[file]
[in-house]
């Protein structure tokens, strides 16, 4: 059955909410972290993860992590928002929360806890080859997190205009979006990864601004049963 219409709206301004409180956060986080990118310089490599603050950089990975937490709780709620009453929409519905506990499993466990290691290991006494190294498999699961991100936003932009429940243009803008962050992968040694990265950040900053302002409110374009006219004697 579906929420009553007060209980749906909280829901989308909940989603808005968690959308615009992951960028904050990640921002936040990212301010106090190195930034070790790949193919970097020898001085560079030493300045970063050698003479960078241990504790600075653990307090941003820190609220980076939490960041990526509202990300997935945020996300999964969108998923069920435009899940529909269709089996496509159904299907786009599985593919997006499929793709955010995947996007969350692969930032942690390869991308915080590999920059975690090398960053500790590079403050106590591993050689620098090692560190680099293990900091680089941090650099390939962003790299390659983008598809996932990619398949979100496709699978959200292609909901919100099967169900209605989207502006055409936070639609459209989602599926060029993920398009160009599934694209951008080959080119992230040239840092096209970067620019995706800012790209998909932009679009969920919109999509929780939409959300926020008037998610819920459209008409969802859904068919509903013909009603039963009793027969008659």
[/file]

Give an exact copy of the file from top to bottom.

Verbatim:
[in-house]
């Protein structure tokens, strides 16, 4: 059955909410972290993860992590928002929360806890080859997190205009979006990864601004049963 219409709206301004409180956060986080990118310089490599603050950089990975937490709780709620009453929409519905506990499993466990290691290991006494190294498999699961991100936003932009429940243009803008962050992968040694990265950040900053302002409110374009006219004697 579906929420009553007060209980749906909280829901989308909940989603808005968690959308615009992951960028904050990640921002936040990212301010106090190195930034070790790949193919970097020898001085560079030493300045970063050698003479960078241990504790600075653990307090941003820190609220980076939490960041990526509202990300997935945020996300999964969108998923069920435009899940529909269709089996496509159904299907786009599985593919997006499929793709955010995947996007969350692969930032942690390869991308915080590999920059975690090398960053500790590079403050106590591993050689620098090692560190680099293990900091680089941090650099390939962003790299390659983008598809996932990619398949979100496709699978959200292609909901919100099967169900209605989207502006055409936070639609459209989602599926060029993920398009160009599934694209951008080959080119992230040239840092096209970067620019995706800012790209998909932009679009969920919109999509929780939409959300926020008037998610819920459209008409969802859904068919509903013909009603039963009793027969008659």